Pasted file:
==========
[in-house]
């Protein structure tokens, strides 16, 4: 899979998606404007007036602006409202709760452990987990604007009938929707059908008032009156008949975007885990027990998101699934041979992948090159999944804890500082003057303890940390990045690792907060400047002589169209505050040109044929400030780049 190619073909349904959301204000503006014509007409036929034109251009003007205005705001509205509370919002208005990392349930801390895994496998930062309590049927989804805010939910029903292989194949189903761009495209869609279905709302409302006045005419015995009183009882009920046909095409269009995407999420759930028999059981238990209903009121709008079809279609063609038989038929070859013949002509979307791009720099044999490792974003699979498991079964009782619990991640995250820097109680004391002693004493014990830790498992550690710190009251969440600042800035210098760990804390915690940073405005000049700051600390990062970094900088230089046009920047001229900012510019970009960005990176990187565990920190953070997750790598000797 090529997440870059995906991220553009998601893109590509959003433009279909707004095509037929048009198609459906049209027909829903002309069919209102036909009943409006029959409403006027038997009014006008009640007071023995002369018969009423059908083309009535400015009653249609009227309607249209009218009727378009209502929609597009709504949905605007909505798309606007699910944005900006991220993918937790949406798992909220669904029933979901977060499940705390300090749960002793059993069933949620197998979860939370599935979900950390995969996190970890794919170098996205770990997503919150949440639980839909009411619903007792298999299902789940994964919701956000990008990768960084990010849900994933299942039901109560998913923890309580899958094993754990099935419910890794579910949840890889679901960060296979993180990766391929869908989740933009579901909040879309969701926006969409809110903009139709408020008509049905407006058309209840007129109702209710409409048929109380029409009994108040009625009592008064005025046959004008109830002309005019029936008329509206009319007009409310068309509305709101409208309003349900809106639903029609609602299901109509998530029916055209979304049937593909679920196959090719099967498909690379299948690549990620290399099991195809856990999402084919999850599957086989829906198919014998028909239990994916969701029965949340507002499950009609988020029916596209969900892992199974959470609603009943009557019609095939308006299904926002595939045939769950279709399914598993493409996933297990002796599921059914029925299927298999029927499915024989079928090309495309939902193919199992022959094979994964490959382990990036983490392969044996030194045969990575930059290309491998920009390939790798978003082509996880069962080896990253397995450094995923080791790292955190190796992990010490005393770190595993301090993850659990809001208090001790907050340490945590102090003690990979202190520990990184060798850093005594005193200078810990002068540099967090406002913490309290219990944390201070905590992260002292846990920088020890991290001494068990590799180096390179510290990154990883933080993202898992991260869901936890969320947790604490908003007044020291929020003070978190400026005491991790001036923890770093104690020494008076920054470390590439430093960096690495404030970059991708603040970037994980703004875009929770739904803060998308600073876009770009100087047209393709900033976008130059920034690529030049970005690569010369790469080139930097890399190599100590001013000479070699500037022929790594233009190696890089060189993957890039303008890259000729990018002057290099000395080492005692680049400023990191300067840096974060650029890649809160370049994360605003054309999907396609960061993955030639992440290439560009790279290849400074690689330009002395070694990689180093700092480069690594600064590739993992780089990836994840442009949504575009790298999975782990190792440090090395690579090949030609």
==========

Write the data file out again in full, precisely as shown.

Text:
[in-house]
């Protein structure tokens, strides 16, 4: 899979998606404007007036602006409202709760452990987990604007009938929707059908008032009156008949975007885990027990998101699934041979992948090159999944804890500082003057303890940390990045690792907060400047002589169209505050040109044929400030780049 190619073909349904959301204000503006014509007409036929034109251009003007205005705001509205509370919002208005990392349930801390895994496998930062309590049927989804805010939910029903292989194949189903761009495209869609279905709302409302006045005419015995009183009882009920046909095409269009995407999420759930028999059981238990209903009121709008079809279609063609038989038929070859013949002509979307791009720099044999490792974003699979498991079964009782619990991640995250820097109680004391002693004493014990830790498992550690710190009251969440600042800035210098760990804390915690940073405005000049700051600390990062970094900088230089046009920047001229900012510019970009960005990176990187565990920190953070997750790598000797 090529997440870059995906991220553009998601893109590509959003433009279909707004095509037929048009198609459906049209027909829903002309069919209102036909009943409006029959409403006027038997009014006008009640007071023995002369018969009423059908083309009535400015009653249609009227309607249209009218009727378009209502929609597009709504949905605007909505798309606007699910944005900006991220993918937790949406798992909220669904029933979901977060499940705390300090749960002793059993069933949620197998979860939370599935979900950390995969996190970890794919170098996205770990997503919150949440639980839909009411619903007792298999299902789940994964919701956000990008990768960084990010849900994933299942039901109560998913923890309580899958094993754990099935419910890794579910949840890889679901960060296979993180990766391929869908989740933009579901909040879309969701926006969409809110903009139709408020008509049905407006058309209840007129109702209710409409048929109380029409009994108040009625009592008064005025046959004008109830002309005019029936008329509206009319007009409310068309509305709101409208309003349900809106639903029609609602299901109509998530029916055209979304049937593909679920196959090719099967498909690379299948690549990620290399099991195809856990999402084919999850599957086989829906198919014998028909239990994916969701029965949340507002499950009609988020029916596209969900892992199974959470609603009943009557019609095939308006299904926002595939045939769950279709399914598993493409996933297990002796599921059914029925299927298999029927499915024989079928090309495309939902193919199992022959094979994964490959382990990036983490392969044996030194045969990575930059290309491998920009390939790798978003082509996880069962080896990253397995450094995923080791790292955190190796992990010490005393770190595993301090993850659990809001208090001790907050340490945590102090003690990979202190520990990184060798850093005594005193200078810990002068540099967090406002913490309290219990944390201070905590992260002292846990920088020890991290001494068990590799180096390179510290990154990883933080993202898992991260869901936890969320947790604490908003007044020291929020003070978190400026005491991790001036923890770093104690020494008076920054470390590439430093960096690495404030970059991708603040970037994980703004875009929770739904803060998308600073876009770009100087047209393709900033976008130059920034690529030049970005690569010369790469080139930097890399190599100590001013000479070699500037022929790594233009190696890089060189993957890039303008890259000729990018002057290099000395080492005692680049400023990191300067840096974060650029890649809160370049994360605003054309999907396609960061993955030639992440290439560009790279290849400074690689330009002395070694990689180093700092480069690594600064590739993992780089990836994840442009949504575009790298999975782990190792440090090395690579090949030609």